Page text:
In fact, it is so widely cited that trying to determine who it should be attributed to is difficult. Google (our default trusted advisor in these matters) interestingly suggests that by adding the word “legal” it’s use is less popular. This might well change over the forthcoming years as firms progress their collective journey from “the practice” to “the business” of law.
The simple premise is that firms, management, business owners and investors can (sometimes) become too focused on revenue and, in the end, profit counts for more. The next hypothesis is that profit is also only worth having if it actually generates cash.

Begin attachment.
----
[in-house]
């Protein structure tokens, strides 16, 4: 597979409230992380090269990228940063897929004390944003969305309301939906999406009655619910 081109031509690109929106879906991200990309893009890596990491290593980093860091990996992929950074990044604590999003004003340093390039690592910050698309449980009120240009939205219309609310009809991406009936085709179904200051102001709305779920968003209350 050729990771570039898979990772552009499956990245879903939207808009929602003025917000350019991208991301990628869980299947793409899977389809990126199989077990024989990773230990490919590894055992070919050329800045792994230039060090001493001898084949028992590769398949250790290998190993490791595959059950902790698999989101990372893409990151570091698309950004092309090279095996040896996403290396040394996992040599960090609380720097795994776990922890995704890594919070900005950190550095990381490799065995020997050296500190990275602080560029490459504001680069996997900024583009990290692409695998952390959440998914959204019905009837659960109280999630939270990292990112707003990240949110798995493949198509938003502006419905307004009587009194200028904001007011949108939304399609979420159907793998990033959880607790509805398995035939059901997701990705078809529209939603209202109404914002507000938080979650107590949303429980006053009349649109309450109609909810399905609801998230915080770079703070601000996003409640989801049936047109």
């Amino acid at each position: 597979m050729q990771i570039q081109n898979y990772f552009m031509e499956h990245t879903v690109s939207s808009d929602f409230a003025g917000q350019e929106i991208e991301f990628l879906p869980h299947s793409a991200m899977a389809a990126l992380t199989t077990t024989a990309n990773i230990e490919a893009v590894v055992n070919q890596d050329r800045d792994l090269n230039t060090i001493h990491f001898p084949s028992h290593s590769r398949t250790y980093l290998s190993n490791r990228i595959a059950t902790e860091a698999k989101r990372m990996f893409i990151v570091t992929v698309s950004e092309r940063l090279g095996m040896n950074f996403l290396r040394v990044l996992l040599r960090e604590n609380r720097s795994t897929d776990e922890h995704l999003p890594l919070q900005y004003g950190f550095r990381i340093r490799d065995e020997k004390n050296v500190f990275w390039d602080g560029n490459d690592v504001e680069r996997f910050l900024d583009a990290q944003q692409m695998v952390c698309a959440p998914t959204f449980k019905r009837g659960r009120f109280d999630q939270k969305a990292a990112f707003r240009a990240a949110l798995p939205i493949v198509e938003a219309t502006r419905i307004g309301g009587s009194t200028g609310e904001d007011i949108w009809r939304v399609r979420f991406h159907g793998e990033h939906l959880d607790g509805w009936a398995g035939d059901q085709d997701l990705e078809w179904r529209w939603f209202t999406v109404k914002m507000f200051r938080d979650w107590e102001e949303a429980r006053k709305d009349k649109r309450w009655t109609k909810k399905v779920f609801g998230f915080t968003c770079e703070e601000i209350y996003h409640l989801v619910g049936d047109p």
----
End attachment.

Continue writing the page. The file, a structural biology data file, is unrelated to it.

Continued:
Law firms are (to varying degrees) still heavily focused on revenue generation. Their model (historic or present depending on the firm) is based around time and billing hourly rates. It is focused on “utilisation” of lawyers to maximise the revenue the individual (and in turn) the department or firm generates. KPIs are all around time recorded, time spent and time billed.
And to date, that model has been (mostly) sound. If you are confident each hour spent is chargeable and that for each hour the client pays you more than it costs you, ensuring utilisation is high – profit will be generated. So far, all good.
This then creates a culture of “spend more time equals good” …
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